Women take central roles
Though it's certainly gotten better in recent years, most television programs still suffer from unequal gender representation. Women have a presence on most shows, but far too often they are relegated to supporting roles and are not around for long enough to have a substantial impact on. However, the Canadian series "Orphan Black" has subverted this paradigm by having a diverse ensemble of female characters who are central to the plot.
The show debuted last spring, offering a highly inventive take on the rather tired science fiction idea of cloning. British petty criminal Sarah Manning (Tatiana Maslany) encounters a woman who looks exactly like her in a train station shortly before the woman commits suicide. While trying to steal the dead woman's identity, Sarah discovers others who also look exactly like her and through the course of 10 episodes becomes embroiled in a mass conspiracy involving religious extremists, a scientific institution that is far too ambitious for its own good and the family and friends of the clones.
The last episode of season one consisted of a rapid fire series of cliffhangers: scientist clone Cosima revealed that she may be suffering from a fatal illness and discovered that the clones are considered the intellectual property of their creators. Then the viewers learned that Alison's monitor was her husband Donnie after all and finally Sarah returned home after an adventure to realize that someone had taken her daughter Kira.
The first episode of season two deals with the immediate fallout. It sends the audience in multiple directions as different characters try to figure out how to proceed.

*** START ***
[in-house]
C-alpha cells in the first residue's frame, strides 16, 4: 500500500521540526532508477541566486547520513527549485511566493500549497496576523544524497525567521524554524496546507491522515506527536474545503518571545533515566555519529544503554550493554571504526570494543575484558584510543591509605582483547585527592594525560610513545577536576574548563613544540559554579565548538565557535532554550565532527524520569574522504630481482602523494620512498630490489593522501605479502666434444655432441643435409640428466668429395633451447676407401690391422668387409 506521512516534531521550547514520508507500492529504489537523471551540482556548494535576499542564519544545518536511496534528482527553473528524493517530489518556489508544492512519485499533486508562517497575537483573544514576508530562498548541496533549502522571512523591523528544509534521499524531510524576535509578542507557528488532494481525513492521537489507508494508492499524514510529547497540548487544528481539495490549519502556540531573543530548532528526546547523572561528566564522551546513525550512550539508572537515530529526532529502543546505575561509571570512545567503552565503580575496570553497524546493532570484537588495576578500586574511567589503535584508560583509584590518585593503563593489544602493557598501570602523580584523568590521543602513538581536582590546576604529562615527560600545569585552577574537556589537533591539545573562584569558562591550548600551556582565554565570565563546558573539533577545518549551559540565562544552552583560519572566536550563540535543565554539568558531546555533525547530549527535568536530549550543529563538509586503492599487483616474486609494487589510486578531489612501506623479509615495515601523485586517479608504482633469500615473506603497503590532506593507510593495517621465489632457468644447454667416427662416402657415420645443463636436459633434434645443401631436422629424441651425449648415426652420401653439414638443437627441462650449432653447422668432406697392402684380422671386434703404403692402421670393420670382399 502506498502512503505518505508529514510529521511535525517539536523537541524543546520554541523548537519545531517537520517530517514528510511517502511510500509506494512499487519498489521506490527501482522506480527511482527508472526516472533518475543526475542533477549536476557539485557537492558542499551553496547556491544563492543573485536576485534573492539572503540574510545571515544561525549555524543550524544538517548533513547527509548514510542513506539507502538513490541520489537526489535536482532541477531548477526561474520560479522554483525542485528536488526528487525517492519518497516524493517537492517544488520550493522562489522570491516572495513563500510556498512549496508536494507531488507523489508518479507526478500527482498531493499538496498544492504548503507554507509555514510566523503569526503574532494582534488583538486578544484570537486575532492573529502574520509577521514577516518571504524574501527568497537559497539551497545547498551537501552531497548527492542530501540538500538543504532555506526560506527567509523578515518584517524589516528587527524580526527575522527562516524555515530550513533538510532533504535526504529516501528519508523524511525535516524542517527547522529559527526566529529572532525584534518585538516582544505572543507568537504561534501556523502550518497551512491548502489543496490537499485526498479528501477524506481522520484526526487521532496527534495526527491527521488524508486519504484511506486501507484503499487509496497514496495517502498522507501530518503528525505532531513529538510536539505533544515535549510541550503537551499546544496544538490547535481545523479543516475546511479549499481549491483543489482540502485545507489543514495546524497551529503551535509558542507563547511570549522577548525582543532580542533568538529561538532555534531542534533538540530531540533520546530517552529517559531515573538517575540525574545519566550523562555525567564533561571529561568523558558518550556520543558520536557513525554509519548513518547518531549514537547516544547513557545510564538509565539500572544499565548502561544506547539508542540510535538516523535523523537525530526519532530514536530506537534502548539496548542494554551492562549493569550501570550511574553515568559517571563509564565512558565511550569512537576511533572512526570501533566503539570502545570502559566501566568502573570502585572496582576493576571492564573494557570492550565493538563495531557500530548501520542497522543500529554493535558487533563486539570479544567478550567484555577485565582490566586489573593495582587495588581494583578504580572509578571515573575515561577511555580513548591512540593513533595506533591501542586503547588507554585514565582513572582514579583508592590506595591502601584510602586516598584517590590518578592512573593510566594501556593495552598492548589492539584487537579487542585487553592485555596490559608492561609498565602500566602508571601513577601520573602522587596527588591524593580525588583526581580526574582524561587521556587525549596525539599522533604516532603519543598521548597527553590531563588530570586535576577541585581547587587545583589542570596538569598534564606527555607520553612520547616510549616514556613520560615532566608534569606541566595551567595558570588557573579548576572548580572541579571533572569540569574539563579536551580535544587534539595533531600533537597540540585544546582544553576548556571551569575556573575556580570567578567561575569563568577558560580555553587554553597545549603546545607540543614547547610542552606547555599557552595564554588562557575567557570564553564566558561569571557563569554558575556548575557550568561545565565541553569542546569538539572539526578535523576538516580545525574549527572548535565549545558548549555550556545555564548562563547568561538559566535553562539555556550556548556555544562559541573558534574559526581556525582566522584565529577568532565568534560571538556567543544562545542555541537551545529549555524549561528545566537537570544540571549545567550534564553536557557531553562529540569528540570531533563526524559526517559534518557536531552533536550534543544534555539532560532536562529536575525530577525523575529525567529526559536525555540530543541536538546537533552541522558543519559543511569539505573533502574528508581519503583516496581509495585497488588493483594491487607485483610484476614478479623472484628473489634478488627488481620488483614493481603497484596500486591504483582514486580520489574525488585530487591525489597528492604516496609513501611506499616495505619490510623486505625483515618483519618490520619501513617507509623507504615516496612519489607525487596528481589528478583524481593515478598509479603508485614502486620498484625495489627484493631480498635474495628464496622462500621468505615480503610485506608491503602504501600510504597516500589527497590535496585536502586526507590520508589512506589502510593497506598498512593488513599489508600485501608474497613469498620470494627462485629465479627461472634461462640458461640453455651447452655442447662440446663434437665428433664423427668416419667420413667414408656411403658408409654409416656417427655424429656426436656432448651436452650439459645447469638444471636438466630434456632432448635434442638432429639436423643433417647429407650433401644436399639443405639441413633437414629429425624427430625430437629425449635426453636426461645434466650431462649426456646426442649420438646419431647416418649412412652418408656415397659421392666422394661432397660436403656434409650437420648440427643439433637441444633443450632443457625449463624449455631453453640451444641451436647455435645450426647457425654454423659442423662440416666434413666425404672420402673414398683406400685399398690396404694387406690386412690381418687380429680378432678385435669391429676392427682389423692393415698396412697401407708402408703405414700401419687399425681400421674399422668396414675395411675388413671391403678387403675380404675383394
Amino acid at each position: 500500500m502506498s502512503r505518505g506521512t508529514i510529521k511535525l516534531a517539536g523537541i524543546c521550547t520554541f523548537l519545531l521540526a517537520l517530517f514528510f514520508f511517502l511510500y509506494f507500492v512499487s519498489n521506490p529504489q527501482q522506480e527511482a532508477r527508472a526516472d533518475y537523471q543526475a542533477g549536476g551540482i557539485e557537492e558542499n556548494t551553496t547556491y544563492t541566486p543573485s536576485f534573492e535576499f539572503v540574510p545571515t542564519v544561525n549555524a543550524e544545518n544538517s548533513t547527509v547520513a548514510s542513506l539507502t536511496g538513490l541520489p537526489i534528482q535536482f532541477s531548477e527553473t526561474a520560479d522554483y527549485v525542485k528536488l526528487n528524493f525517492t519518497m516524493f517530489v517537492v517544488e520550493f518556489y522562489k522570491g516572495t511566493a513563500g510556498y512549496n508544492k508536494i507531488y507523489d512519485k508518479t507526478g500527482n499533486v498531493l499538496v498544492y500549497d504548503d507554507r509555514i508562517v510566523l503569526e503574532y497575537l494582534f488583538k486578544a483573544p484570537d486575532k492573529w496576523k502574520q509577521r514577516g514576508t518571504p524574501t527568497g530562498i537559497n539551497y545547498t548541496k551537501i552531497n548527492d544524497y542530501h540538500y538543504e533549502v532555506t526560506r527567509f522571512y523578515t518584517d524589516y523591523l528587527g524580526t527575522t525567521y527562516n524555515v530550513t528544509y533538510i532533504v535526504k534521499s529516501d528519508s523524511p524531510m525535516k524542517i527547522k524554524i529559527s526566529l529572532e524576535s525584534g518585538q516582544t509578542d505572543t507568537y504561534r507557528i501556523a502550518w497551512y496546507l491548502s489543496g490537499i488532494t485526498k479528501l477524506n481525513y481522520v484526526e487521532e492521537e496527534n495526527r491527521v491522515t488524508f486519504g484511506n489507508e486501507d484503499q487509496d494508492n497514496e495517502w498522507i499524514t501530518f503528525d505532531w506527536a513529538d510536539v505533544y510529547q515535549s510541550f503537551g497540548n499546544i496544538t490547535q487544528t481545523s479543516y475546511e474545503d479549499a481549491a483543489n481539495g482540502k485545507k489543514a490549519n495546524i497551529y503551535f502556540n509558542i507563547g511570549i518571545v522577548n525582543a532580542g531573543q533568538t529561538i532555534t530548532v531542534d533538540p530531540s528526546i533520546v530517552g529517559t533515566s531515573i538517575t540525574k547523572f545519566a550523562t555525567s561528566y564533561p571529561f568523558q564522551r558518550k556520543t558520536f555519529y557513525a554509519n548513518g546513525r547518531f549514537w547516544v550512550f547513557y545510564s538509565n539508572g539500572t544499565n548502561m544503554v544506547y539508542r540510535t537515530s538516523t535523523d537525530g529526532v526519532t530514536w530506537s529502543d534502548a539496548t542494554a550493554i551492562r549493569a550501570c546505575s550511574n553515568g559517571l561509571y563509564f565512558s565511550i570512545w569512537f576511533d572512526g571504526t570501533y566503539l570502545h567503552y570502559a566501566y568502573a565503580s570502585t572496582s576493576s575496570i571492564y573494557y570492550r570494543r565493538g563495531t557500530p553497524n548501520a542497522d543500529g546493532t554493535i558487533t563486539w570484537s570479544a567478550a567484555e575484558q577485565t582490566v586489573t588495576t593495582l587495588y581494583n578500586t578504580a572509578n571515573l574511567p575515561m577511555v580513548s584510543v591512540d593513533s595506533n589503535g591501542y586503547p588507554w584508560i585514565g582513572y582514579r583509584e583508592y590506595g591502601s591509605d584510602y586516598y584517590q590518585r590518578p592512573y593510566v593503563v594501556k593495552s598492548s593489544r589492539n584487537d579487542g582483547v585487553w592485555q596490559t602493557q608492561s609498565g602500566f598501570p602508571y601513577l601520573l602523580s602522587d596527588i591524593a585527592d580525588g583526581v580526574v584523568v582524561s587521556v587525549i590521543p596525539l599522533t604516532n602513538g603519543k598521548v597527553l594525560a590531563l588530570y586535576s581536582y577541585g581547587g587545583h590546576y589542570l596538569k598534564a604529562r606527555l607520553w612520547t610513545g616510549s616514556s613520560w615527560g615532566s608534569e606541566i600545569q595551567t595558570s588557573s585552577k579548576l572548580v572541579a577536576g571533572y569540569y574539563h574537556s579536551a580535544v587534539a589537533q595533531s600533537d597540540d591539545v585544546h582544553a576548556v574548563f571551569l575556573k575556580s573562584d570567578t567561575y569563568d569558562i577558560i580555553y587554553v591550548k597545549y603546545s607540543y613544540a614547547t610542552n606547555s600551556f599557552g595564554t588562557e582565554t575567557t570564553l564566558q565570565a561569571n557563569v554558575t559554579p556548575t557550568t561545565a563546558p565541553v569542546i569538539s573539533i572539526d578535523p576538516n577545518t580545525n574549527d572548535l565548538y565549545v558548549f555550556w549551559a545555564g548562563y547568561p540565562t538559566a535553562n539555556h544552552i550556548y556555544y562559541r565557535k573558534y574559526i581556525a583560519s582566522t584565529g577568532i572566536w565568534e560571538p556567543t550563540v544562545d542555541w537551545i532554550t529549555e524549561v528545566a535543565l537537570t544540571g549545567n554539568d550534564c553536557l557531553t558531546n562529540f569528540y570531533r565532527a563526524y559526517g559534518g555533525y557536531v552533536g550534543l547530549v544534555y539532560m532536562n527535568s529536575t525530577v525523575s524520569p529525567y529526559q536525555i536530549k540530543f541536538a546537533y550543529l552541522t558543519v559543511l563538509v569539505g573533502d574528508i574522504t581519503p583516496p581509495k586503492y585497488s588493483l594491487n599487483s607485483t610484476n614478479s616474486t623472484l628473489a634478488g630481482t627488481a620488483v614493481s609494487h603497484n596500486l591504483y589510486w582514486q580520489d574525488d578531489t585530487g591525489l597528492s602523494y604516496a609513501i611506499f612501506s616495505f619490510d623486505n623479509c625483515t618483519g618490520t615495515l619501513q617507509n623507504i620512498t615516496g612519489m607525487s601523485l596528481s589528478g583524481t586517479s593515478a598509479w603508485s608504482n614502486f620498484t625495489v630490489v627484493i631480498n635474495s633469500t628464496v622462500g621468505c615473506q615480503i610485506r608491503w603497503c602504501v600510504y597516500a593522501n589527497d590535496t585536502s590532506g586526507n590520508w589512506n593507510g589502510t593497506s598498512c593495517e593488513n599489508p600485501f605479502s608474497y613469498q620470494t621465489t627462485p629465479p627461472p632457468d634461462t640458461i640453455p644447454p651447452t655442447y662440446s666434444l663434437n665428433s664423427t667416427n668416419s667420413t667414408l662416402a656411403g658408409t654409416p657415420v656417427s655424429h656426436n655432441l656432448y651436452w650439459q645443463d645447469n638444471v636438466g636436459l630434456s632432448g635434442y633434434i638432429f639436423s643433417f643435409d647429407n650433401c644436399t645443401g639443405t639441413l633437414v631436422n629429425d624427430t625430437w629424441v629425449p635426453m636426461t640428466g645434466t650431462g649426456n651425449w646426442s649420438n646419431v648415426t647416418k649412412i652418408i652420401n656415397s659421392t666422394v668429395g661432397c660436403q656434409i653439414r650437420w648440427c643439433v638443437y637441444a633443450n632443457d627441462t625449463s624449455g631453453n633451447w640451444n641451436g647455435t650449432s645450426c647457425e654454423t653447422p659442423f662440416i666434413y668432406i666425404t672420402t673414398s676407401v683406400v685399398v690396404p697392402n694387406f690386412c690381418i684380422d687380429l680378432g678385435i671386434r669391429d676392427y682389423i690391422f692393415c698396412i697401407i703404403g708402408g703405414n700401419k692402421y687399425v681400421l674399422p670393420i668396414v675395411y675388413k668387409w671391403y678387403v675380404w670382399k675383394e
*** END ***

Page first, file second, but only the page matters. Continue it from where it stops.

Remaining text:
If this episode does have a flaw, it's that the viewers gets the sense that the show may soon collapse under the weight of its own plot. Showrunners Graeme Manson and John Fawcett had kept Season One relatively straightforward despite all its twists and turns, but now that the core discoveries are over, the show is starting to delve into its own mythology. This is unfortunately the trap that a lot of high concept shows fall into-world building seems like a good idea on paper, but what viewers have seen of the nebulously evil organizations in "Orphan Black" has not been very interesting.
As always, "Orphan Black's" main strengths come from its characters. The incredible ability of lead actress Tatiana Maslany to play a variety of different people in a variety of situations has already become the stuff of legend, and she only gets better in the second season. More intricate scenarios take place-clones on the run, clones pretending to be each other, and even a musical comedy segment where Alison sings and dances with a mop. The supporting cast is still stellar, though in this first episode they are given less to work with than Maslany; Jordan Gavaris' turn as Sarah's foster brother Felix in particular continues to be the heart of the show. If "Orphan Black" can continue to create intimate, character-driven stories, then its second season will be every bit as enjoyable as the previous one, if not better.
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